Is a DIY Will or Power of Attorney a Good Idea? Rarely

Person signing a document

It all seems so simple. You want to name a medical power of attorney, and a quick Google search provides everything you need. Or does it? All you need to do is print out a form, fill it out and sign it. The same goes for a durable power of attorney and wills. Right? Not so fast.

These seemingly simple documents hold a lot of power. When executed improperly, they can strip you of rights or misdirect assets without you even knowing it.

 

Wills and powers of attorney are especially important in times of crisis

In today’s uncertain coronavirus times, with the threat of COVID-19 looming large, we understand that people in our community are going through a tough time right now. Nobody knows what’s around the corner, and many people are struggling to figure out how to plan for the future.

From a legal perspective, it’s always important to prepare yourself, your family and your estate for the unexpected. Medical and durable powers of attorney and wills should be a priority for any individual who wants their wishes followed if they become incapacitated or pass away.

 

Visit our COVID-19 Resources page for updates on family law legal topics and government mandates related to the coronavirus in Tarrant County.

 

What is the purpose of medical and durable powers of attorney?

The purpose of a medical power of attorney in Texas is to designate a loved one or other trusted party to make decisions regarding your medical care in the event you are unable to communicate your wishes. Your doctor will need to certify you as unable to communicate before that designee can make medical decisions on your behalf.

A durable power of attorney is a document that designates a trusted person to legally make decisions on your behalf, should you become incapacitated. These decisions typically involve taking care of financial concerns (handling bills, investments, etc.) and may include directing your medical care.

It’s important to note that the term “incapacitated” is anything but specific. Different courts view the term in different ways (i.e., you can’t conduct normal business or you can’t speak or you can’t function as a human, etc.), so it’s essential to clarify what YOU view as incapacitated in your power of attorney documents.

Should you tackle a will or power of attorney on your own?

Honestly, if you have few to no assets an online DIY will may work just fine for you. Where people get into trouble with online wills and powers of attorneys is when they mistakenly assume those documents are truly one-size-fits-all solutions. They are NOT.

What you DO NOT know about these legal documents is what can hurt you (or your family or estate) in the end. That’s why it’s essential to meet with an attorney to discuss your wishes, get clear on your rights, clarify what powers are granted to your will executor or the person designated to direct your powers of attorney (POA) and more.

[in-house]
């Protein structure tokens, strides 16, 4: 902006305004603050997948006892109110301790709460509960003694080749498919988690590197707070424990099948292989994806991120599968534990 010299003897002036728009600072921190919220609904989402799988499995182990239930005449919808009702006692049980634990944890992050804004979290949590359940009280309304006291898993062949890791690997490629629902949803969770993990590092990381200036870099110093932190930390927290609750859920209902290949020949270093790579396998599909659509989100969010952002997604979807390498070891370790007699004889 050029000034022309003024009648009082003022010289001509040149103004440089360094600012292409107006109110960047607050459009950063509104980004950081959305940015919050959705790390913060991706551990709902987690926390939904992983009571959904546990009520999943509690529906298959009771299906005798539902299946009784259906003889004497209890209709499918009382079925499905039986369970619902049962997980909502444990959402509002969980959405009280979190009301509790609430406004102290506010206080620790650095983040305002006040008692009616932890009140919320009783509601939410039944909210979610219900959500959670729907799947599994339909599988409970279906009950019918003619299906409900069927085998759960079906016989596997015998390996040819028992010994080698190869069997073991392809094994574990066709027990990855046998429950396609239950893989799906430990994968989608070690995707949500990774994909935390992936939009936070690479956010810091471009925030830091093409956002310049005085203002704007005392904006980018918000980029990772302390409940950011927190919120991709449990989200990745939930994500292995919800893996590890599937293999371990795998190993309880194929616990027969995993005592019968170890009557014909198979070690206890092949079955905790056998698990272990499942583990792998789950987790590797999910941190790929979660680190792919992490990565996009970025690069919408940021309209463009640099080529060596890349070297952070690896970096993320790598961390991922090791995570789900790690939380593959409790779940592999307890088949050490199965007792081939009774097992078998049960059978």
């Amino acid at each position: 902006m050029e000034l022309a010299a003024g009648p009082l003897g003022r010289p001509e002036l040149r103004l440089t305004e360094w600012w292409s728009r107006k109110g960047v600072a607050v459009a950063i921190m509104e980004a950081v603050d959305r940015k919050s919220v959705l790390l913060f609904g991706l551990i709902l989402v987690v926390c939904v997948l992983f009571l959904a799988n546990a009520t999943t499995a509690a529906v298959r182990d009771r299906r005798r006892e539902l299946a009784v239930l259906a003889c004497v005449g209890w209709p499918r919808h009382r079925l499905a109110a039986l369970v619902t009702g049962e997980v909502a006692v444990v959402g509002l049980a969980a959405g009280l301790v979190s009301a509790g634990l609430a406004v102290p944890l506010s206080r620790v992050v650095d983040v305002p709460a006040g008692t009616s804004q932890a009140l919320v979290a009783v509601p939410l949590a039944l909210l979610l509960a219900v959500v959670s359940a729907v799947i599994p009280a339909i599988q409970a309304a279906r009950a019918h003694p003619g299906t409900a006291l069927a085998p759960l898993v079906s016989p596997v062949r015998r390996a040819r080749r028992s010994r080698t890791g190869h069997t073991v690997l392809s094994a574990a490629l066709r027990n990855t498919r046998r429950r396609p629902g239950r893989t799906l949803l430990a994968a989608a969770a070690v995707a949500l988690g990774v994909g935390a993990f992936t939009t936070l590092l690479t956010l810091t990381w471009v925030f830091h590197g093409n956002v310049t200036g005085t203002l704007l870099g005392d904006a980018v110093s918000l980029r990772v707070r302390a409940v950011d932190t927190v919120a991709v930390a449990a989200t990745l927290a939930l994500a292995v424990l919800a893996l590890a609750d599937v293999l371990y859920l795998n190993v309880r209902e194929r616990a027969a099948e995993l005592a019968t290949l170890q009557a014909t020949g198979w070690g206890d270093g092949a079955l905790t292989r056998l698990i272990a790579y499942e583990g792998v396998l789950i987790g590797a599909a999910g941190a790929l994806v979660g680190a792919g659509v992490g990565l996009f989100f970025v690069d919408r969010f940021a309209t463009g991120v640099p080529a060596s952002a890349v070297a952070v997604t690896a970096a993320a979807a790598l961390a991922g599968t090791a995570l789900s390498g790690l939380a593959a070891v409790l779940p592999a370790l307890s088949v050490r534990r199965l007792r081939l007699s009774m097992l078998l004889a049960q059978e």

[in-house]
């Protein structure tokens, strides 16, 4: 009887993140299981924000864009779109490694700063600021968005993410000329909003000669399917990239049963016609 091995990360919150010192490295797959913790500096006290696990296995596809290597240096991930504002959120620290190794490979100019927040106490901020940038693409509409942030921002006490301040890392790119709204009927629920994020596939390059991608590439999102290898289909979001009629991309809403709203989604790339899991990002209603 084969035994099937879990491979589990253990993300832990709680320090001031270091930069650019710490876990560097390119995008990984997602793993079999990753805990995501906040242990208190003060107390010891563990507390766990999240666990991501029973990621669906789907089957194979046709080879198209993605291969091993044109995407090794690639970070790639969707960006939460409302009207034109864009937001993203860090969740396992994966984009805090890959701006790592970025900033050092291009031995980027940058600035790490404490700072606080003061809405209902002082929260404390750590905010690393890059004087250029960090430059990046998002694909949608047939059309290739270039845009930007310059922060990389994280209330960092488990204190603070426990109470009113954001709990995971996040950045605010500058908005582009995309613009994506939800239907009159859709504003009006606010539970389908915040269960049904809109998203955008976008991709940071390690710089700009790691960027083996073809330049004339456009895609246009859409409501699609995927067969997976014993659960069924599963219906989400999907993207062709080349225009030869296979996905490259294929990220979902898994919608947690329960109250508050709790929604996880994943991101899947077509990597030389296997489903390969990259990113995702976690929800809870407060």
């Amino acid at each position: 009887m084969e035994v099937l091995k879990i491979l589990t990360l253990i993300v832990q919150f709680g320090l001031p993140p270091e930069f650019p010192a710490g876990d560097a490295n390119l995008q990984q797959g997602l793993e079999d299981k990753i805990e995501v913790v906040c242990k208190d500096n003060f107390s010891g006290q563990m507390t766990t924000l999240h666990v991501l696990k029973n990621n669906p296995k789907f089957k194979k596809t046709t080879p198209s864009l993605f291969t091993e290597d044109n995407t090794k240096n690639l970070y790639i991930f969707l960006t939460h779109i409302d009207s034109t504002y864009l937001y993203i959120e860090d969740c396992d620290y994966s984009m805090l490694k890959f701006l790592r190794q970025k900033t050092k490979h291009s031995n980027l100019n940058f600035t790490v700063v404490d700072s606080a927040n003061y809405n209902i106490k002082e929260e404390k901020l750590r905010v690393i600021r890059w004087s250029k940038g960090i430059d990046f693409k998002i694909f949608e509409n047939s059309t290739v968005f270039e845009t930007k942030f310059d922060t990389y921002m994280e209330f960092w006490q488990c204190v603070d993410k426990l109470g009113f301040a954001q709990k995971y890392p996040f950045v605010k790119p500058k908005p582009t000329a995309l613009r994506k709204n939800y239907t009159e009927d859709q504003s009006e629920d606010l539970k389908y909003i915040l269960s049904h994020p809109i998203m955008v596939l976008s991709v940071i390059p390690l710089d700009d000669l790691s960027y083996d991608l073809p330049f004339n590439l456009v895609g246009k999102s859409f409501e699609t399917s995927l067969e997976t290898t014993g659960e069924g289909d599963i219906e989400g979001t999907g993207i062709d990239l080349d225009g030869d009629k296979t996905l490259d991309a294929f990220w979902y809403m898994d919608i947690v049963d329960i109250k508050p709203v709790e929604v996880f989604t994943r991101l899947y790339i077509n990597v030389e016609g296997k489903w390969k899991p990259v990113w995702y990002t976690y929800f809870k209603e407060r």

Learn how to navigate child custody and visitation during the coronavirus pandemic here.

 

Why you need a second set of eyes—an attorney—to facilitate wills and POAs

Many people understand the generalities involved with legal documents but not the specifics. For example, an online power of attorney (POA) may include a series of directives you can yay or nay, just check a box. What you probably don’t know (and most people do not) is that each directive comes with a subset of powers beneath them.

For example (and this is just one of MANY), when you designate someone to handle your financial decisions, you can enumerate whether that includes your retirement accounts or not. Online POAs don’t get down and dirty like that.

Medical and durable powers of attorney also include provisions that allow for compensation for the designee empowered to make decisions on your behalf. Unfortunately, online POAs are often very general and loose in defining how that person should be compensated and what type of expenses (if any) would be covered. That means they can pay themselves with your money at their discretion, which could be disastrous.

In regard to wills, it’s also a wise idea to prepare a will with an attorney to make sure all of your bases covered (unless you have few to no assets). If you die and don’t have a valid will—known as intestate succession—your estate will end up in probate and the state will decide who receives your assets.

Even if you’re OK with that, it’s important to know that many assets exist outside of probate. For example, beneficiaries on your financial accounts (bank, retirement, insurance, etc.) don’t fall under probate. A knowledgeable attorney can help you review your assets, explain your options and prepare your will so it stands up in court.

 

How the Sisemore Law Firm can help

If you need a medical or durable power of attorney or a simple will in Tarrant County, our team can walk you through the process step-by-step. We’ll explain what things you need to include in your legal documents and what you need to take out.

From a paperwork perspective, our team can also prepare and file the documents so they comply with Texas law. For the sake of social distancing, we can also provide consultations via videoconference and have an e-notary (mobile notary) on staff, so you don’t need to physically come to our office while stay-at-home orders are in place.

If you need help preparing and filing a medical or durable power of attorney or simple will in Tarrant County, our team is here to help. To schedule a consultation with an attorney at our firm, you can contact our office by phone at (817) 336-4444 or connect with us online.

 

Photo Source: Matthias Zomer from Pexels

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